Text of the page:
Lattes with Leia Show #4: Going Home discussed the concept of “home” in Star Wars. One of Andrea and Amy’s topics was how characters viewed different locations or ships as home. They also talked about the millions of Imperials stationed aboard the two Death Stars at the times of their destruction. The two hosts asked if people who are currently serving, or veterans of, the (real world) military thought of their bases or places of duty as home. As a veteran of active duty and a currently-serving Reservist myself, I’m eager to share my thoughts on the matter. I am limiting the scope of my post to “home” while deployed to a combat zone.
The first idea that came to mind when Andrea and Amy brought up the subject was a particular vehicle. In 2003, during the invasion of Iraq, I spent the vast majority of my time moving through the desert in a light armored vehicle which I’ll refer to as “V5.” V5 had a crew of five Marines, including myself. We had our assigned spots, our assigned areas for storing our personal gear, and our assigned roles. When we slept, we slept in crew order on the ground on the left side of our beloved V5, as did all the other vehicle crews. Why on the left? Because if another vehicle needed to get past us, they’d pass on the right – and not run us over. Once we were within range of enemy artillery, we dug shallow trenches to sleep in, so that we would be less likely to get hit with shrapnel in case of attack.
V5 was our little home on wheels – our recreational vehicle, if you count what we were doing as “recreation.” No matter where we went through the country, we had our basic necessities, spare parts, and plenty of ammunition – and each other – encased in metal, armor, and chemical-resistant paint. To tell the truth, it was the worst Spring Break I’ve ever been on, but at least I was there with good people. We knew each others’ voices on the intercom, and we could read each others’ body language and facial expressions. If there was work to be done, we all pitched in. We tried to hook one another up with our favorite MREs [Meals, Ready to Eat – three lies for the price of one] whenever we could. We all took our turns standing watch, safeguarding our brothers* while they slept, ate, or did other tasks.
When it was time to leave V5 and come home – and in my case, it meant North Carolina, where I was stationed – I bid a fond farewell to V5. Long story, but V5 and the rest of the crew was from another unit that had been on loan to our battalion for the duration of the campaign. I never saw that vehicle again, but I surely remember it well. V5 got me nearly all the way through a war-torn country and back without a scratch on me. We all had bad days, but we had good ones, too. We gelled as a crew and our vehicle had much to do with that.
Five years later, I deployed to Iraq again. I joke that my two Iraq tours were separated by five years literally and a million years figuratively. Many of my friends agree with the sentiment. By 2008, it was a much different fight than in 2003, and I was in a different unit with a different mission. My company was housed in a specific area on a major base, and I did not fight my 2008 war from an attack-type vehicle. Our area wasn’t much at all, but again, we made the best of what we had. Plus, we had showers, actual flushing toilets, and hot meals in an air-conditioned building THREE TIMES A DAY! It was amazing. We had none of that in 2003.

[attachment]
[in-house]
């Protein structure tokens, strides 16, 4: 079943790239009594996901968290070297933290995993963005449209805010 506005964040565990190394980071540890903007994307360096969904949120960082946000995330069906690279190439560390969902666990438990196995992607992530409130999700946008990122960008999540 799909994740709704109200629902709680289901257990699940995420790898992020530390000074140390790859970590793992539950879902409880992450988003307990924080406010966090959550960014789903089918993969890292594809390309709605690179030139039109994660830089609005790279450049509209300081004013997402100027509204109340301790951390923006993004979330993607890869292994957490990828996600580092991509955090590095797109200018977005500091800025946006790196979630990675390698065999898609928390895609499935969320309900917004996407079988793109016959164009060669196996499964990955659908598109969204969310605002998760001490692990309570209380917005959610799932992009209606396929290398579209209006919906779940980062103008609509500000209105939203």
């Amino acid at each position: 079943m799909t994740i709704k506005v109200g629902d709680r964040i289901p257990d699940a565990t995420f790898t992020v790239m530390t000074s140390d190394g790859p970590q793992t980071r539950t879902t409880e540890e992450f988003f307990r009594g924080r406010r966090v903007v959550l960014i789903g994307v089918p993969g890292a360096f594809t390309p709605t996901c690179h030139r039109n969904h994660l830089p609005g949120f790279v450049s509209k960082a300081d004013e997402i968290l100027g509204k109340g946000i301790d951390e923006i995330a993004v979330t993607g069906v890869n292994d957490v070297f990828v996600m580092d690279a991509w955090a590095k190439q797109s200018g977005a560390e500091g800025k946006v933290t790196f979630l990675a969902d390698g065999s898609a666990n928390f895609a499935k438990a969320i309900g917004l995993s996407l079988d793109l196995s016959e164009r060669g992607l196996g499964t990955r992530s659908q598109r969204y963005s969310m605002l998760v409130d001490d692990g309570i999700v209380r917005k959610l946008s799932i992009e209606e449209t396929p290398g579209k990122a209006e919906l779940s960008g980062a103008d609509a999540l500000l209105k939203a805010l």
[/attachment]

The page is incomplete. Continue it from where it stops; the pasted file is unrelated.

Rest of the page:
Several months after we had arrived at that camp, our higher headquarters informed us that we would be required to uproot all of our stuff and move to another part of the camp to be co-located with the rest of the battalion. Besides the fact that it made no sense from a practical standpoint (as our heavy gear was parked right next to the maintenance battalion), we were being asked to leave our home. All the improvements that we had made to the camp in an effort to better our situation, all the personal touches we had added, were to be cast aside. It was truly frustrating, but we “Marine-d” up and did what we needed to do.
Amy and Andrea pointed out that one’s thoughts about whether a place is home or not may depend on if they are there by choice. In both of the situations I described, I was, in the grand scheme of things, there by choice; I volunteered to join the Marine Corps. However, my presence in Iraq, albeit again by my choice, was also enforced by law under the contract that I had signed. A key difference between the current all-volunteer** force and the Rebel Alliance is that the rebels could just leave if they wanted to. Claudia Gray’s fantastic novel Lost Stars has a scene in which a newcomer to the Alliance is told by his superior that as a volunteer, he is free to go at any time. Han Solo certainly left when he wanted to in Star Wars Episode IV: A New Hope, but at that point he was really only a rebel in the literal sense of the word. In Timothy Zahn’s Choices of One, Han Solo wrestled with the concept of joining the Rebel Alliance officially. It was probably no accident that the character named “solo” wasn’t sure that he wanted to settle down – sometimes physically, definitely figuratively – with the Alliance. The Millennium Falcon had been his only home for quite a while.
I am glad that Andrea and Amy explored the topic of “home” in Star Wars. This episode really made me think about my own views of what I as a veteran thought of as my home during my combat tours. I appreciate your indulgence as I veered away from the galaxy far, far away during this post, and I hope you found it to be an interesting addition to the Lattes with Leia discussion.
Until next time, thank you for reading, may the Force be with you, and remember –
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* our battalion was all male
** or “all-recruited” force, as few people actually volunteer, and most are actively sought out by hardworking recruitersPowered by Sidelines